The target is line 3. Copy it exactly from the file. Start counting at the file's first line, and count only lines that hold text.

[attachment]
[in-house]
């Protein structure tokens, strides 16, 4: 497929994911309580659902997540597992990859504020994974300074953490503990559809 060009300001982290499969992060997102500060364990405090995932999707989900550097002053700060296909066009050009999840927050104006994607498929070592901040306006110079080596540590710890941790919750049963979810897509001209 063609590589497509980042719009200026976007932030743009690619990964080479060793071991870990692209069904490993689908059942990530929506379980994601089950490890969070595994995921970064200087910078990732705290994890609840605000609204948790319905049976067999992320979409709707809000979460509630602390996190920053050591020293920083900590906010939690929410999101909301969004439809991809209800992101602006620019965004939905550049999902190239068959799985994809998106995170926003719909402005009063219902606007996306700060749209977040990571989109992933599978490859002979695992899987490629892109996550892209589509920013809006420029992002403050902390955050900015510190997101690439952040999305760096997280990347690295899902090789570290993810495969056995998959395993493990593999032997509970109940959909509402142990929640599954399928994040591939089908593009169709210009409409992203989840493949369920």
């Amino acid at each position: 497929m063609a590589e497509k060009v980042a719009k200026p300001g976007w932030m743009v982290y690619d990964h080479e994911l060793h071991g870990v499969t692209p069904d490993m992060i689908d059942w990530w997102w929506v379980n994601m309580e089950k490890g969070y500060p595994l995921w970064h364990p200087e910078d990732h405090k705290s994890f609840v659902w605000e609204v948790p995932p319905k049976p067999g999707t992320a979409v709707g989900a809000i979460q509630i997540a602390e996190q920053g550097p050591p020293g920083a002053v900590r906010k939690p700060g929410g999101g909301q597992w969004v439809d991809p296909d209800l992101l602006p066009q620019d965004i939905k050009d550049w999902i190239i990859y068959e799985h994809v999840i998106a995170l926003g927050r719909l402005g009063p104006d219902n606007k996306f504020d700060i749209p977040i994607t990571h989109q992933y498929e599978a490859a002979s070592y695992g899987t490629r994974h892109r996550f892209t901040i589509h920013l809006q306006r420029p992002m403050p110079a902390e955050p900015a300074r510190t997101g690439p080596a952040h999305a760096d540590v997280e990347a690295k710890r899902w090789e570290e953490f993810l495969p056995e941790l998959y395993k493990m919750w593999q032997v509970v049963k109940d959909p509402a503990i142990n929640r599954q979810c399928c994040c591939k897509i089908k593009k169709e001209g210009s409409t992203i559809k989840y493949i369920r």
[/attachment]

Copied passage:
């Amino acid at each position: 497929m063609a590589e497509k060009v980042a719009k200026p300001g976007w932030m743009v982290y690619d990964h080479e994911l060793h071991g870990v499969t692209p069904d490993m992060i689908d059942w990530w997102w929506v379980n994601m309580e089950k490890g969070y500060p595994l995921w970064h364990p200087e910078d990732h405090k705290s994890f609840v659902w605000e609204v948790p995932p319905k049976p067999g999707t992320a979409v709707g989900a809000i979460q509630i997540a602390e996190q920053g550097p050591p020293g920083a002053v900590r906010k939690p700060g929410g999101g909301q597992w969004v439809d991809p296909d209800l992101l602006p066009q620019d965004i939905k050009d550049w999902i190239i990859y068959e799985h994809v999840i998106a995170l926003g927050r719909l402005g009063p104006d219902n606007k996306f504020d700060i749209p977040i994607t990571h989109q992933y498929e599978a490859a002979s070592y695992g899987t490629r994974h892109r996550f892209t901040i589509h920013l809006q306006r420029p992002m403050p110079a902390e955050p900015a300074r510190t997101g690439p080596a952040h999305a760096d540590v997280e990347a690295k710890r899902w090789e570290e953490f993810l495969p056995e941790l998959y395993k493990m919750w593999q032997v509970v049963k109940d959909p509402a503990i142990n929640r599954q979810c399928c994040c591939k897509i089908k593009k169709e001209g210009s409409t992203i559809k989840y493949i369920r």